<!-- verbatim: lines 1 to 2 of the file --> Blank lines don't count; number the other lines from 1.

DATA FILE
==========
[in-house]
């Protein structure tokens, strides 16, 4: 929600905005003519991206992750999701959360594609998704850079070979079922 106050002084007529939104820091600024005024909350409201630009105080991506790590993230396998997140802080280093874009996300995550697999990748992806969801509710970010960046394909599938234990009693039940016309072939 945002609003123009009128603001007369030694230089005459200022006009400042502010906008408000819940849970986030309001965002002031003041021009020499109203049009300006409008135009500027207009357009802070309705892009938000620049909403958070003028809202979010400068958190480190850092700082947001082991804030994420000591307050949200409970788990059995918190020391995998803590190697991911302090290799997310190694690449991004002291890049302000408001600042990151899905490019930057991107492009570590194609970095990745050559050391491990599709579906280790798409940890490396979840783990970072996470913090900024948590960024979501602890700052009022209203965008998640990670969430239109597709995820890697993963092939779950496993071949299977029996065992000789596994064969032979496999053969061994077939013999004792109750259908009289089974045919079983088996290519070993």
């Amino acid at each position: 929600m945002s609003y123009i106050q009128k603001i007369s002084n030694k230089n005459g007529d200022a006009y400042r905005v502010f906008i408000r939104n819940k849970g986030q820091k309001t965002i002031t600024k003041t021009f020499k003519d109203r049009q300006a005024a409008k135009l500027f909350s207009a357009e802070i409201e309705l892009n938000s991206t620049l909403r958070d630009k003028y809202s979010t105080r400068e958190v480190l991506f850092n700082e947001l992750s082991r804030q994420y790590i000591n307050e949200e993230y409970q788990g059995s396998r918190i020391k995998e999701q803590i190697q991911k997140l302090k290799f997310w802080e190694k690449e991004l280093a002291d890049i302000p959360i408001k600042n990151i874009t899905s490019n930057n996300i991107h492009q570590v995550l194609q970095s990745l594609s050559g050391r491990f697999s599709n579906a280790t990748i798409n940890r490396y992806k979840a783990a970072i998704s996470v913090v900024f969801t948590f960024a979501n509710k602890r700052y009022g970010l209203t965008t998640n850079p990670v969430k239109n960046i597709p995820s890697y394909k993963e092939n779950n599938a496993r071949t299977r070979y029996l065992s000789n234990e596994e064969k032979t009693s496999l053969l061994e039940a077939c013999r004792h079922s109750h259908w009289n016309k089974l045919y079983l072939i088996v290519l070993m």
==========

[in-house]
């Protein structure tokens, strides 16, 4: 929600905005003519991206992750999701959360594609998704850079070979079922 106050002084007529939104820091600024005024909350409201630009105080991506790590993230396998997140802080280093874009996300995550697999990748992806969801509710970010960046394909599938234990009693039940016309072939 945002609003123009009128603001007369030694230089005459200022006009400042502010906008408000819940849970986030309001965002002031003041021009020499109203049009300006409008135009500027207009357009802070309705892009938000620049909403958070003028809202979010400068958190480190850092700082947001082991804030994420000591307050949200409970788990059995918190020391995998803590190697991911302090290799997310190694690449991004002291890049302000408001600042990151899905490019930057991107492009570590194609970095990745050559050391491990599709579906280790798409940890490396979840783990970072996470913090900024948590960024979501602890700052009022209203965008998640990670969430239109597709995820890697993963092939779950496993071949299977029996065992000789596994064969032979496999053969061994077939013999004792109750259908009289089974045919079983088996290519070993």